What is a Buyer's Agent and How They Save You Thousands
What is a buyers agent and why do you need one?
This is probably the one major piece of real estate advice that most first-time homebuyers don't know about. Most first-time homebuyers simply head out looking at property, get roped into whatever agent they happen to run into, and end up using the listing agent of the home they want to buy rather than having their own representation.
Let me be clear… All buyers need their own buyer's agent!
What is a buyers agent?
A buyer's agent is exactly that; an agent for the buyer. This agent represents a home buyer, not the seller of any one particular property. This agent is designed to look out for the best interests, needs, and budget of the buyer first and foremost.
Can the listing agent be a buyers agent?
Most real estate agents or Realtors® are licensed to sell and buy real estate. The same agent can list the property for sale as well as represent a buyer. If the same agent represents both the buyer and the seller for the same property is called dual agency. This is where you start getting into the gray zone. Who does the agent represent first? Typically, the agent represents the seller first as that's who probably hired the agent first. That listing agent then in turn found a buyer. The same agent can represent both sides but not unbiased sleep. This is why it is crucial to have your own agent when buying property.
Who pays the agent?
This is probably one of the most common questions and it should be. Buyers are already spending thousands of dollars to purchase a home, the last thing they want to do is to pay even more money for the use of an agent.
Here's the best part… Buyers pay nothing for the use of a buyers agent!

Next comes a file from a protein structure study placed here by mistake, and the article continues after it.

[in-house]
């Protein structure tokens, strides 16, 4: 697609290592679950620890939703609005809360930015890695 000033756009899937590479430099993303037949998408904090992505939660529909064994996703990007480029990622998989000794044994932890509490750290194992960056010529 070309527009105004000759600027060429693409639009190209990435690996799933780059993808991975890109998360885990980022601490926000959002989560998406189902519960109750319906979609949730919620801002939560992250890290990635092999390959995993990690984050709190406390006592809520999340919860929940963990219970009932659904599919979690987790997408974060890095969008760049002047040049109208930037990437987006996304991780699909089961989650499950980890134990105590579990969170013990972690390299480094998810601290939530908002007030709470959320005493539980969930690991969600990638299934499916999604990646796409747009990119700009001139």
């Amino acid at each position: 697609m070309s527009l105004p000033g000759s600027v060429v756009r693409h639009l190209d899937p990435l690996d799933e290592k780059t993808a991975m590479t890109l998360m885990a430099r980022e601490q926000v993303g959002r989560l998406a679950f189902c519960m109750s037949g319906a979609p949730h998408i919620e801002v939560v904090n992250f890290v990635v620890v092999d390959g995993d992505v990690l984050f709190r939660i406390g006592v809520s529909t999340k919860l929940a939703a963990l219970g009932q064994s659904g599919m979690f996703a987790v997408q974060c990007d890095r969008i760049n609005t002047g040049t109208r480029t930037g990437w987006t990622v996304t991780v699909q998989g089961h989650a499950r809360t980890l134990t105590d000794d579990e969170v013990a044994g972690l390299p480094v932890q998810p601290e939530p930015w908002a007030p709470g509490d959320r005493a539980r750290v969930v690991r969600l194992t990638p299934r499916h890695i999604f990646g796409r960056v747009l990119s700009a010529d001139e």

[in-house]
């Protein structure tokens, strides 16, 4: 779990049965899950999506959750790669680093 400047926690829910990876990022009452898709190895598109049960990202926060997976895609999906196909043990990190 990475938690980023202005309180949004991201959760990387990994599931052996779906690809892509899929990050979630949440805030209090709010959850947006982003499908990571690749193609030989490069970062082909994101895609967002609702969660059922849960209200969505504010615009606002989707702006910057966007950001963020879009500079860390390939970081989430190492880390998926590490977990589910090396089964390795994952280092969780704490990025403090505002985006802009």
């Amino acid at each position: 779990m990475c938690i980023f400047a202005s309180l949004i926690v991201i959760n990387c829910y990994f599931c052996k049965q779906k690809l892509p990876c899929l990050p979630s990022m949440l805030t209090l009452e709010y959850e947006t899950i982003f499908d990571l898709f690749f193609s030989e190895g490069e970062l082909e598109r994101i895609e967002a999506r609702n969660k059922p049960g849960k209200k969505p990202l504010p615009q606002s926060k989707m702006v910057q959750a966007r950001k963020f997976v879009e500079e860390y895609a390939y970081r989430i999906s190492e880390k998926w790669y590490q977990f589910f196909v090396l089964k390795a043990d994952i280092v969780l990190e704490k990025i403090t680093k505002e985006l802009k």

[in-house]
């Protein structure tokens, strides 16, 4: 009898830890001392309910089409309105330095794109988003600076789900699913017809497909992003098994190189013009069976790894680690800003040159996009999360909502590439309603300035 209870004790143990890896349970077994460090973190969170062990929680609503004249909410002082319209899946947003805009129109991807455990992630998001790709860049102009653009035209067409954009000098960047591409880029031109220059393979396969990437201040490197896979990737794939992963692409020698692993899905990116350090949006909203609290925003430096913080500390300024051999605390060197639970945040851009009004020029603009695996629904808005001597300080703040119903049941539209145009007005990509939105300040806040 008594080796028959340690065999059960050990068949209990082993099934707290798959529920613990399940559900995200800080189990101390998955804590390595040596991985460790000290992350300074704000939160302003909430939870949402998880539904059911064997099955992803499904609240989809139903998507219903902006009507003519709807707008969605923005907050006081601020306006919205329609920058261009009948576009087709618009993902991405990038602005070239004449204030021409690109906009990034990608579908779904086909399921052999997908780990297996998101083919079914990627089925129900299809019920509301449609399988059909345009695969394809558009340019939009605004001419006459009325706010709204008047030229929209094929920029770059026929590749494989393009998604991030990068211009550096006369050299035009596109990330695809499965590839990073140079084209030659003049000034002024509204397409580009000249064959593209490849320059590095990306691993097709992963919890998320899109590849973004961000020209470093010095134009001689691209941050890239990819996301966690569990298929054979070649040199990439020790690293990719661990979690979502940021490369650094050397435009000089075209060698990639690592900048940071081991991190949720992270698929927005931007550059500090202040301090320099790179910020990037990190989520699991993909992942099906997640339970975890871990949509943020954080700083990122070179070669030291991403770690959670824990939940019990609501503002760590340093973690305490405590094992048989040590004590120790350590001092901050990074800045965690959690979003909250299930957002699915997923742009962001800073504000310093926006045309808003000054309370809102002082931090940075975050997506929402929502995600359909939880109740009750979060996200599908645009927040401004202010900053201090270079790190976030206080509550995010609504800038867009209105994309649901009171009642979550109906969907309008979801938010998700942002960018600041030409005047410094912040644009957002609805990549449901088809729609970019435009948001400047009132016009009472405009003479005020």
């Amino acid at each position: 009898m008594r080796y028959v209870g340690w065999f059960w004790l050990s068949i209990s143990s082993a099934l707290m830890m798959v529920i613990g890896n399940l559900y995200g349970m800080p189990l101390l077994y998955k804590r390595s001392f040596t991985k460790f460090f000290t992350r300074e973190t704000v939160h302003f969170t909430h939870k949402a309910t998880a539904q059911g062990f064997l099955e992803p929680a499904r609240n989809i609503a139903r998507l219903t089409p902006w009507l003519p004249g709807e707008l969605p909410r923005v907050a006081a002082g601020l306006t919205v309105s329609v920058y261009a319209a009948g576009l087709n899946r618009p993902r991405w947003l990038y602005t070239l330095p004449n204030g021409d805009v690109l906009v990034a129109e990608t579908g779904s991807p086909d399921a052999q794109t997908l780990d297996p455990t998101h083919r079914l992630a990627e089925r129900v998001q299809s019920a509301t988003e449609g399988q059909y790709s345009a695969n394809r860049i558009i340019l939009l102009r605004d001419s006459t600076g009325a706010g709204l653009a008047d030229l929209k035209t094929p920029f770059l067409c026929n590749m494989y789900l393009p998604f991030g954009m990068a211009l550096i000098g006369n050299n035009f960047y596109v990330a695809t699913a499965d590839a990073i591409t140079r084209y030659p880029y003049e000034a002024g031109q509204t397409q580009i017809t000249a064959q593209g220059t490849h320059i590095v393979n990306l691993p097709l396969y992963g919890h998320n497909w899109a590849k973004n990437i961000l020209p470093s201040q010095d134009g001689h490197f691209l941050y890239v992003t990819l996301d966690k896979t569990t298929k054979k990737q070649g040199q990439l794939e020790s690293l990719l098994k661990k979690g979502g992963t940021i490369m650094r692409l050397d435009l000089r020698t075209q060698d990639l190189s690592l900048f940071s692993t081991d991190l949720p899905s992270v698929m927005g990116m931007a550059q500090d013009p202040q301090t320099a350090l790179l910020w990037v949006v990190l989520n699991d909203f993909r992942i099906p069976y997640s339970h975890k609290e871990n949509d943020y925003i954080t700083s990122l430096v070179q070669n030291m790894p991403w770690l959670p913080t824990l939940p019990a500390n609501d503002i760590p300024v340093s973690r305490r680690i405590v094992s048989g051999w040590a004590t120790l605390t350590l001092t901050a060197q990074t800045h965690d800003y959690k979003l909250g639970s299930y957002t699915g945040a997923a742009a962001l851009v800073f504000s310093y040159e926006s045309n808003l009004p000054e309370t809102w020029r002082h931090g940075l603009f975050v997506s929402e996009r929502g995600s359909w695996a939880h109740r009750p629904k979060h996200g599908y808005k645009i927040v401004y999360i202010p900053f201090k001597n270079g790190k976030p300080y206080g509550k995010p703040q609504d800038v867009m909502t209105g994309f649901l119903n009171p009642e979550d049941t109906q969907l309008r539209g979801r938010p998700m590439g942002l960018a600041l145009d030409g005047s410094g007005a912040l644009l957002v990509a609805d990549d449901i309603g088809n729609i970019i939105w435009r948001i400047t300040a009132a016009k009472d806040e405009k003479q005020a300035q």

Here's how the commission works: a homeowner decides to sell their properties so they enlist the help of a real estate agent. The agent and the seller determine and negotiate on the commission for the sale of the property, typically around 6%. That 6% of the sale price (not list price) will get split, typically in half, between the agent that brought the buyer and the agent listing the property.
You can easily see why it's very attractive for the same agent to be both the buyer's agent and the listing agent as they receive the full 6% commission. But again, that may not be ethical in all situations. Agents need to be upfront about the dual agency and make sure that the clients understand the situation.
If there is no dual agency and the buyer has brought their own agent, the agent will receive half the commission from the sale of the property by facilitating the transaction. Because the agent typically gets 3% of the transaction, there is no hidden agenda to sell a particular property on the buyer's agent side. The buyer's agent simply wants their buyer to have the best property at the best price.
If the buyer's agent receives a commission percentage on the sale of the property, wouldn't the buyer's agent want to sell that property for more money?
This is also a common question and it makes sense, however, the difference in the commission-based on several thousands of dollars, is pretty insignificant, so the agent is really there to look after the buyer, not just get the house for the highest price. The difference between $10,000 on an asking price may only be $100 or so in the commission, so it's not worth the buyer's agent's ethics or morals to try to get the highest price for the home. Again, buyers agents must look out for their buyer first and foremost.